Friday, 15 May 2009


Sponsorship is 45 per cent down, and you can park on the boulevard. If you want to be a big noise in Cannes, come now! The festival isn't exactly a washout, but clouds are definitely gathering. There are a few plus points - you can walk on the pavements, you can get a hair appointment when you want, and judging by the number of idle waiters, you can get a last-minute table at any of the grand hotels. Their rooms are all still booked, though. The Carlton is full - I tried to make a reservation and they said I should ring back each day to check for availability - and as usual, my hotel reigns supreme. it is not only five stars, but is rumoured to have five stars in residence.

Last night, I went to the 'Villa UGC', an amazing penthouse suite of rooms overlooking the Croisette and hung with Basquiats. Enrico Navarra holds court here, selling pieces of art to those left with some cash. 'The set-up is amazing,' he says. 'All we need are some customers.' Are most of them are sitting tight on their boats in the harbour? Plastic boats just don't do it for me. But since the cost of taking one 100 yards is about 15,000 pounds, there will be fewer and fewer.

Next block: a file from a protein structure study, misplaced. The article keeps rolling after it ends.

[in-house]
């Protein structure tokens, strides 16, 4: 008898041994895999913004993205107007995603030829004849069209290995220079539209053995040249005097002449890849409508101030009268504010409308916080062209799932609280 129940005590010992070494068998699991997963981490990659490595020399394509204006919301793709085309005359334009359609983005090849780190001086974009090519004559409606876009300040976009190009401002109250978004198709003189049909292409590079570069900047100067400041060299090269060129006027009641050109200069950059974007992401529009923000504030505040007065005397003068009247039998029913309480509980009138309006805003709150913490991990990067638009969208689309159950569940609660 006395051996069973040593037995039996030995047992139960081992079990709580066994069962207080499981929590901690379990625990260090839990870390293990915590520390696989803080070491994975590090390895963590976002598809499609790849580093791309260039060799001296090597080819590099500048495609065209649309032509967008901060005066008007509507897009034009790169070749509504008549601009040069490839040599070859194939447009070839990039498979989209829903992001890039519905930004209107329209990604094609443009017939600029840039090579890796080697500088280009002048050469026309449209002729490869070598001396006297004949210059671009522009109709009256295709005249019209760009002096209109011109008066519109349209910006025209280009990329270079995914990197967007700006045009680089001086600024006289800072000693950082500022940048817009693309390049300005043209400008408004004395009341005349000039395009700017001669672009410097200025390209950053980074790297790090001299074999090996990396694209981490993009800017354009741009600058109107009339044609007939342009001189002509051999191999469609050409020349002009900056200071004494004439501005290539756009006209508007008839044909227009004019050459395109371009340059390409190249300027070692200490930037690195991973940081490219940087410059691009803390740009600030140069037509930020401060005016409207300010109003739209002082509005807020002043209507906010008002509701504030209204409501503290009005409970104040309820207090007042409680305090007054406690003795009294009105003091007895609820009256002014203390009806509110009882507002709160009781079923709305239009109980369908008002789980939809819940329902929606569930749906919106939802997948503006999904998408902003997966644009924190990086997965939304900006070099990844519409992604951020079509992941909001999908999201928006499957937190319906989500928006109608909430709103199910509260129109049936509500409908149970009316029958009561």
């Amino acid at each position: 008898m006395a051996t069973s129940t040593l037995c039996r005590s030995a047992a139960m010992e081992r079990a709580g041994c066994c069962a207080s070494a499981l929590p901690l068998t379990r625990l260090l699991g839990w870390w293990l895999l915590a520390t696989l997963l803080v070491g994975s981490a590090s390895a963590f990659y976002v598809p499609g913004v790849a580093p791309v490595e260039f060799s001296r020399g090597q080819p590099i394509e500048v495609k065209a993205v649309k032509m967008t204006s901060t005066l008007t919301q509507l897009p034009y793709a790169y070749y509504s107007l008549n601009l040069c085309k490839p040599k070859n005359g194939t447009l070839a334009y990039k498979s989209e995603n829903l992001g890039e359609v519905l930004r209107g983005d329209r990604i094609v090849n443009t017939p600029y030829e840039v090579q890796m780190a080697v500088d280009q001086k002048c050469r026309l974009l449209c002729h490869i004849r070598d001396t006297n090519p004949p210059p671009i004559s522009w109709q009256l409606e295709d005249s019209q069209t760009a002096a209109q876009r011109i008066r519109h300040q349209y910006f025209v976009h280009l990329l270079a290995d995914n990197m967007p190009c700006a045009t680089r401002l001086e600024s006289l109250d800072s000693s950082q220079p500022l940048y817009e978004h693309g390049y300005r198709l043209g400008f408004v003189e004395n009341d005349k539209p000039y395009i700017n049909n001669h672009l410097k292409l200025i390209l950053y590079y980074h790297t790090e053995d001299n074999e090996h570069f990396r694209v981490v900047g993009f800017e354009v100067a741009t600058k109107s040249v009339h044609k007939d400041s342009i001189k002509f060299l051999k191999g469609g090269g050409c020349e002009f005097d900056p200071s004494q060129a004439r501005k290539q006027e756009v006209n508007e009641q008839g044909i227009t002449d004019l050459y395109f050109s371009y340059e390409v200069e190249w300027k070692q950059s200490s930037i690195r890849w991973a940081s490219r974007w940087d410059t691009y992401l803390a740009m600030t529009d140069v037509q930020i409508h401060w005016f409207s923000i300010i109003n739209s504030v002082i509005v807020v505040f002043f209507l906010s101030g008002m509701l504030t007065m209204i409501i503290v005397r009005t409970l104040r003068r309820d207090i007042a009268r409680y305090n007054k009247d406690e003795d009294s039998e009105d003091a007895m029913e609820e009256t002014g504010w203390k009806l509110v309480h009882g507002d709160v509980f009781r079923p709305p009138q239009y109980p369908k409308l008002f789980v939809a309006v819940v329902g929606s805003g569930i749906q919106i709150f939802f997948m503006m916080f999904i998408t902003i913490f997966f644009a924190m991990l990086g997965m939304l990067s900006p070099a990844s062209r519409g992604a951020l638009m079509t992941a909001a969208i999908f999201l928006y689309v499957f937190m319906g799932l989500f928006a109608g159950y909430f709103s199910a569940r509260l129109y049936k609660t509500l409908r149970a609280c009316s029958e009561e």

Later, at the Martinez bar, someone says that Cannes is dull this year - 'a whole lot of agents and film distributors with non faces' -but I need so little to amuse myself, I'm quite happy observing the only attractive girl in the room: black and statuesque, with big round earrings. Then - light on the horizon - I bump into my old friend Simon Brook, who is very cheery. Making films and living in Paris suits him. As son of Sir Peter Brook, the most talented of directors, everything shines for Simon.

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